Reshaping stream structure to improve habitats

Palouse Conservation District details restoration techniques, need for stream complexity



Palouse Conservation District coordinator, Randy Stevens talks about his plan to design a better structural element in streams on Wednesday at Paradise Creek Brewery.

LOREN NEGRON, Evergreen editor-in-chief

The Palouse Conservation District (PCD) held a presentation about stream structure on Wednesday in the Paradise Creek Brewery Trailside Taproom.

Randy Stevens, PCD conservation coordinator, said changing stream structure can produce diverse habitats, which can help address drought and flooding.

He said reshaping stream structure can restore riparian zones, which are areas near streams, to healthy conditions.

This can be done in various ways, one of which being streambank bioengineering, Stevens said. This process includes using live and dead plant materials with natural and synthetic support materials. Streambank bioengineering helps control the stream’s behavior.

Stevens said using post-assisted log structures (PALS) can also change stream structure. This is a type of restoration technique where wood debris is planted in the stream. 

PALS creates more water flow and increases the flow of sediment deposits, he said. These structures also create areas for species like salmon to lay eggs and raise their young. 

He said more logs in the stream means there is more chance for the stream’s structure to become more complex.

“The more complexity a stream has, the healthier it is thought to be,” Stevens said.

Complex structures help build more resilience in the stream’s environment, he said. Streams become more functional as well, meaning more species will be able to live in the streams.

Stevens said stream complexity can also create refuge for wildlife by developing restoration areas near the streams.

If a stream lacks structure, this means a stream has a smooth system and the water flows in a straight manner, he said. This can be problematic. For example, if a flood occurs, fish can be easily swept away.

Another method to alter stream structure is the use of beaver dam analogs (BDAs), which are human-made designs that imitate natural beaver dams, Stevens said. BDAs collect a lot of debris that travel downstream, expands riparian vegetation and can change ecosystems rapidly.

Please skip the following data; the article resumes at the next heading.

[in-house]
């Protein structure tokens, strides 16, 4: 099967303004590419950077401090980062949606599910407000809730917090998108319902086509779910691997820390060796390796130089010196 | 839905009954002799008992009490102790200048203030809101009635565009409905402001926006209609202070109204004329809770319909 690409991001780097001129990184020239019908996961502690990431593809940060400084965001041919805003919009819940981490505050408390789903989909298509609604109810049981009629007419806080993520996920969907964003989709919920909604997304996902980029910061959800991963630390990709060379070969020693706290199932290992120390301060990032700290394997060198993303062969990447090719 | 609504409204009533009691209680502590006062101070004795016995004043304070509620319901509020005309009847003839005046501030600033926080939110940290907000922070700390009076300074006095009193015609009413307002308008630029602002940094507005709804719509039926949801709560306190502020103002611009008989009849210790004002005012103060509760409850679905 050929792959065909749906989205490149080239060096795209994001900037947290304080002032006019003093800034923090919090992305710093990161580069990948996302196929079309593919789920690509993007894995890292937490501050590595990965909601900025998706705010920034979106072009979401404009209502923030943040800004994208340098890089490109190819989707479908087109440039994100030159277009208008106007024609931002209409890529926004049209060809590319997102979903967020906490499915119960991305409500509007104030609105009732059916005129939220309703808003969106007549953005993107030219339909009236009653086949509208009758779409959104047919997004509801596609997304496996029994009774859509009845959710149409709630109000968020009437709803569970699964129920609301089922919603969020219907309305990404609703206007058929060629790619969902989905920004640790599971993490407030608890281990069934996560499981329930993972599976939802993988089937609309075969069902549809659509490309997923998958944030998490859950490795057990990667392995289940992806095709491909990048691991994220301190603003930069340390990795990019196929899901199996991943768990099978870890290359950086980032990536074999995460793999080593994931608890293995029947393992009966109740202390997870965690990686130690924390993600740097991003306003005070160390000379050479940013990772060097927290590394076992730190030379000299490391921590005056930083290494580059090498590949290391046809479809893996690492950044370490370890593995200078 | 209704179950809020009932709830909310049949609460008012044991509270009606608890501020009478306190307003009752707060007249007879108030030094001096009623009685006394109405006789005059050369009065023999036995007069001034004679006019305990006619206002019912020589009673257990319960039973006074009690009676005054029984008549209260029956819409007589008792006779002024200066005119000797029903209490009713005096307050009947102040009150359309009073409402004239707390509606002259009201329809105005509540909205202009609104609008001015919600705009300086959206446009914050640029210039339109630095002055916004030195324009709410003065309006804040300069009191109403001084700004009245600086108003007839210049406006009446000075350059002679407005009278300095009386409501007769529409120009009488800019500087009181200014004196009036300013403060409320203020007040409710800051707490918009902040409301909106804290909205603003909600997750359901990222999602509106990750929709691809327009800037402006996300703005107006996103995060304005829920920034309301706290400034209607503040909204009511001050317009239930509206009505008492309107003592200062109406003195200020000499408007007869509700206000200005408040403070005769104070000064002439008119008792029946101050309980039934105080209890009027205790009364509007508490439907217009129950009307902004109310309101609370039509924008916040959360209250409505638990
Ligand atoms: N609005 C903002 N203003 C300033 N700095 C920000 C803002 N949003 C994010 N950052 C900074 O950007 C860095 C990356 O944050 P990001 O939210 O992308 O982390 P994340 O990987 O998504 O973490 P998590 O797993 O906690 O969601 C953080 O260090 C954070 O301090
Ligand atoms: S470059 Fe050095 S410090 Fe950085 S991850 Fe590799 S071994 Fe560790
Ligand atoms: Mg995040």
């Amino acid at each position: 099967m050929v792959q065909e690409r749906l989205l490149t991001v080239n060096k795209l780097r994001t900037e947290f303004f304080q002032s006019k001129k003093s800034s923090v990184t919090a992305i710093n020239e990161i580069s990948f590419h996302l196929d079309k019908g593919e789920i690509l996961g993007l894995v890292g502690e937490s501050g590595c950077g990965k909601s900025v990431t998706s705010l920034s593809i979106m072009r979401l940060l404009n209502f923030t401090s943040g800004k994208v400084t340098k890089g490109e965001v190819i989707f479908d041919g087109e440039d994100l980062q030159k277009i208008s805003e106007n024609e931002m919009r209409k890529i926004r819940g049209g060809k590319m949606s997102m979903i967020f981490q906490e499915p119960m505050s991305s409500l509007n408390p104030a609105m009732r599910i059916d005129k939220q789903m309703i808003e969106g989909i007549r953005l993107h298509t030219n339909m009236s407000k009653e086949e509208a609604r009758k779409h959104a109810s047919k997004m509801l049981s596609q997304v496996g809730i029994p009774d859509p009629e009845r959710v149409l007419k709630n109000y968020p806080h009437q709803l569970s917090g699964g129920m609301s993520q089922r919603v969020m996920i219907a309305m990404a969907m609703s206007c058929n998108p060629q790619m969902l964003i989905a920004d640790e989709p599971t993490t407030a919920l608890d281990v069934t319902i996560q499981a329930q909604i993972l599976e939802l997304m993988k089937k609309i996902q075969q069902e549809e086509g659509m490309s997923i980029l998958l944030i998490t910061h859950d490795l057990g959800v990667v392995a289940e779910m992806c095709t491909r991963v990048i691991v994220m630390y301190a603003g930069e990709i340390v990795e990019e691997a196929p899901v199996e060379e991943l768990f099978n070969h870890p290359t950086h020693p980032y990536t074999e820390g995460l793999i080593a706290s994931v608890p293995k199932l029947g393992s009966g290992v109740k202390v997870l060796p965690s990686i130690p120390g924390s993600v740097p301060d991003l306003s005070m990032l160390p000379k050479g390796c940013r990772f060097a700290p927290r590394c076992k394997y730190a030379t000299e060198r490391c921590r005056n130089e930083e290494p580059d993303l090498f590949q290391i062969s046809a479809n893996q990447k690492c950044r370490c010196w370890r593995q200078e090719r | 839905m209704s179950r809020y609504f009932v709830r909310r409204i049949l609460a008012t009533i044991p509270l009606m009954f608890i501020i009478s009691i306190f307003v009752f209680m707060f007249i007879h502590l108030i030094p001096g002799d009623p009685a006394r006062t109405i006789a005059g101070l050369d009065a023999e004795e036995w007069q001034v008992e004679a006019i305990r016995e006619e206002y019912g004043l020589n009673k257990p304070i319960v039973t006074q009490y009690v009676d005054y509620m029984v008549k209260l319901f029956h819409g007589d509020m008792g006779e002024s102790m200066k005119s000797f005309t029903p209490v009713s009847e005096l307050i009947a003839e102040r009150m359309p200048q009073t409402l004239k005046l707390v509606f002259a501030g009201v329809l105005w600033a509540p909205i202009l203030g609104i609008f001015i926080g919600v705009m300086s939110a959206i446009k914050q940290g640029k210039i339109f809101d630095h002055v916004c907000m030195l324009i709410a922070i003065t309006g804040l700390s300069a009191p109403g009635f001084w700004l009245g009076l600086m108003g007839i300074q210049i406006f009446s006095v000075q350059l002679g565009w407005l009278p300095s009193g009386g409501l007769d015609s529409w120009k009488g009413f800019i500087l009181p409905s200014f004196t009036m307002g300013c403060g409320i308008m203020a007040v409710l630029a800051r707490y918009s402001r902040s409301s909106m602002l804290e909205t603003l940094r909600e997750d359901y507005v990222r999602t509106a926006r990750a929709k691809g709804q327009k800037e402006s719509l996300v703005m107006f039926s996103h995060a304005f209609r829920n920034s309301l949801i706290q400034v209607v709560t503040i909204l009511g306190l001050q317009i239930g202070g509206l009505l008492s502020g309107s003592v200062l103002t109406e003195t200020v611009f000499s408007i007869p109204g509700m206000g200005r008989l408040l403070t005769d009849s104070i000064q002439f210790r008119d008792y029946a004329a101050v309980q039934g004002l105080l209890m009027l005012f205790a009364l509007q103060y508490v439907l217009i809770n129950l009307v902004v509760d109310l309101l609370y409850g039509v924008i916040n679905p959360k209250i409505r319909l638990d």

He said changing stream structures to a more complex system is important because it helps improve the overall function of a stream. This includes drought resistance and reducing the severity of fire. 

This also helps keep the water in the stream, which is important for aquifer recharge for groundwater levels. 

Complex stream structures also mitigate the effects of flooding, he said. 

“Streams give the water a place to go, slow it down, and reduce that kind of thing from happening,” Stevens said.

Some of the issues streams face include lack of water storage, which increases the effects of droughts, Stevens said. Lack of vegetation in and around the streams, lack of habitat for wildlife, and increased water temperature negatively affect the overall health of the stream.

Alison Crowley, PCD education and outreach as well as a restoration technician and AmeriCorps intern, said the public should care about this issue because the local area is surrounded by agriculture. She said it is important for individuals to bridge the gap between environmental awareness and how people operate within the environment.

“They’re a part of the issue, and they’re a part of the solution,” she said.

Crowley said the PCD holds conservation talk series every second Wednesday of each month where the PCD discusses conservation practices they support and implement. They also talk about conservation efforts PCD has conducted.

The next PCD conservation talk is on March 11 from 6-7 p.m. in the Paradise Creek Brewery Trailside Taproom. The PCD will talk about conservation and native plants.